The BBC, and British TV in general, certainly cannot be accused of neglecting its old friends. The last week has seen so many repeats, re-edits, remakes and recycling of old scripts that it has been hard to work out which decade, or even century, we are actually living in.
Viewing TV during the Christmas break could result in being time shifted backwards anything from a few days to 70+ years. For example switching on during Chas & Dave’s Christmas Special it was a bit confusing to see a young looking Eric Clapton playing to a pub crowd dressed in 1980s fashions. It was not until the end that a copyright credit dated 1982 explained all.
Then we had the remakes of Open All Hours that featured many of the familiar jokes and cast. But this curious mix of old and new failed to reach the standard of the original. The new wine in old bottles approach did not work.
However the most confusion was caused by the latest Top Gear special – in that it had a 20th century script but was apparently being acted out by the fathers of the original presenters. The familiar driving down unsuitable tracks, wrecking cars and crossing dodgy bridges were all there. But sadly this new show lacked the appeal of early versions – partly because the aging presenters were much less capable of recovering from their juvenile stunts. It had become graying, grumpy old men in cars.
Now surely there must come a point where UK TV discovers that making yet another series of an old show – no matter how popular – is not the way to make progress. If not then broadcasting on fixed schedules will – like BBC3 – just fade away.
Soon after Grandad pointed out problems for us if Turkey joined the EU comes the news that this country of 75 million people will qualify for EU benefits without having to join. The UK government took the proposed rules changes to the highest EU court – and lost (again). Reports of the court’s decision in the popular press resulted in some heated reactions. They are probably best summarised by this one at the Daily Mail – Just over 3 million unemployed in Turkey at the moment, I guess a large percentage of unemployed people from Turkey will eventually head here with extended families. Average family size in Turkey 3.7. – its going to be a benefits tsunami.But with major employers, like the NHS, saying it is cheaper to hire overseas than train new recruits from the UK it seems that the prospects for those leaving our schools and universities have just taken another blow. With the UK trapped in a net of EU rules, restrictions and financial burdens Britain’s options seem to be coming down to either leaving the EU or cutting all forms of state payments to the levels found in other EU countries.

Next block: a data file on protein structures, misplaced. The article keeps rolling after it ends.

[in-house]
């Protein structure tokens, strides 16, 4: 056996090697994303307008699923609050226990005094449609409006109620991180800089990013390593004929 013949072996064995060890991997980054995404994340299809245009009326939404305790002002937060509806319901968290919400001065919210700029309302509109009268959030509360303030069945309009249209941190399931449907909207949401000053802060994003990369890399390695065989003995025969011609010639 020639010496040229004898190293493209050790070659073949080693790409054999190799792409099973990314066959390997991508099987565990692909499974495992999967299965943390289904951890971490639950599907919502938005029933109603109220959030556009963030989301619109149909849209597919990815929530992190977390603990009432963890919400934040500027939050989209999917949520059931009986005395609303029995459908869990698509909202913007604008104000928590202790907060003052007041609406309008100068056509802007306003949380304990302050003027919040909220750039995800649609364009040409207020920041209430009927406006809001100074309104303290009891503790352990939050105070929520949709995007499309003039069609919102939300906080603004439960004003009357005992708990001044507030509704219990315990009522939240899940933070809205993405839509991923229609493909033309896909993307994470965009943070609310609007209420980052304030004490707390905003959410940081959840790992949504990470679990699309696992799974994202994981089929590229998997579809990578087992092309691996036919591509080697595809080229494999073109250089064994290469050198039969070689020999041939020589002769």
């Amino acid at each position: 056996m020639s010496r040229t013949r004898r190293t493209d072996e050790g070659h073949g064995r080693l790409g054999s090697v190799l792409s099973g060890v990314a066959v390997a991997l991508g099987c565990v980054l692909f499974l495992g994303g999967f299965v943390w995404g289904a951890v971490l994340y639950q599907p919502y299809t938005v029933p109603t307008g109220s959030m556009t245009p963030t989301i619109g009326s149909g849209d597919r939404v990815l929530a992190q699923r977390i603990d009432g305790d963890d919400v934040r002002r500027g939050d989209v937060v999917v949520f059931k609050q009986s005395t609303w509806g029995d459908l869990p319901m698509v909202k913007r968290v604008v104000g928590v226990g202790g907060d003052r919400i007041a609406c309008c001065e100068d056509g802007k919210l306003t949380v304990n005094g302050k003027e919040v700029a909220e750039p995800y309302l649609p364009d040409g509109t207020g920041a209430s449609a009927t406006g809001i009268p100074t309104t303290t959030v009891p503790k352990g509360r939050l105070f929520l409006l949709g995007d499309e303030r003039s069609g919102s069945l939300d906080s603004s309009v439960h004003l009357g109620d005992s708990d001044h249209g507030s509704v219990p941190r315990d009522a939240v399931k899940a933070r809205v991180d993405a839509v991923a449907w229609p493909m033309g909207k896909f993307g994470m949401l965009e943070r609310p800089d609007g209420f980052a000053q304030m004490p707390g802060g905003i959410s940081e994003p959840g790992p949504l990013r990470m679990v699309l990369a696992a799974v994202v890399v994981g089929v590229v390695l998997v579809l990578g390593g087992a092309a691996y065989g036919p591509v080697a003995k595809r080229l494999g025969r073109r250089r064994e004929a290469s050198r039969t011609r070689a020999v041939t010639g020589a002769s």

Back with the HS2 rail scheme it’s not just Grandad that questioned the dubious choice of Euston as its London terminus. As with all complex projects it is often the details that come back to bite the visionary grand plans. And in the case of Euston HS2 there are plenty of details – some with big teeth.Take this view from opponents – We have seen the cost of the station rise from £1.2bn, to £2bn to £7bn, and now to an unspecified figure that HS2 state that they are now unable to afford. The opening date for Euston Station has been pushed back from 2026 to 2034.
And the Daily Telegraph reported – HS2 has been forced to scrap plans for its London terminus at Euston, dealing the high-speed rail project a potentially fatal blow. Quoting Euston’s Development Director as saying that – design work on the station has been stopped because HS2 simply couldn’t get the costs and benefits of the scheme to balance in an affordable way. And that the current proposals were not a fundable option and could not be made to work financially – there was no business case.”
These proposals involved demolishing the existing station and creating new levels above the rebuilt concourse. This commercial property along with demolition of other nearby property, including much of a council estate, followed by more development and rehousing was supposed to make Euston HS2 into a money spinner. Hence the voices in support …
The strategies used in the fuel poker game played played out for years between petrol producers / wholesalers and the Chancellor have collapsed. Early last year the retail price of petrol & diesel was climbing steadily – with petrol reaching 138.32p a litre by late February. Now a litre at the same pump costs 110p.This switch from a game with a scarce resource to a game played with chips that are falling rapidly in value has caught both sides out. With world prices likely to fall further due to shifts in the balance between production and consumption both sides need to rethink their game plans.
For the producers / wholesalers any plans for developing the more expensive oil and gas fields will need to cut back – along with profit forecasts. For the Treasury predictions of ever increasing fuel taxes now seem too simplistic.
For most Grandads the cheaper fuel will be a welcome relief – at first when filling our tanks then, hopefully, through cheaper distribution costs boosting the economy in general. But the luckiest Grandads may well turn out to be those in Scotland not dependent the oil industry. There a Yes vote for independence would have meant the SNP starting out with a national budget whose key income source had just been cut severely.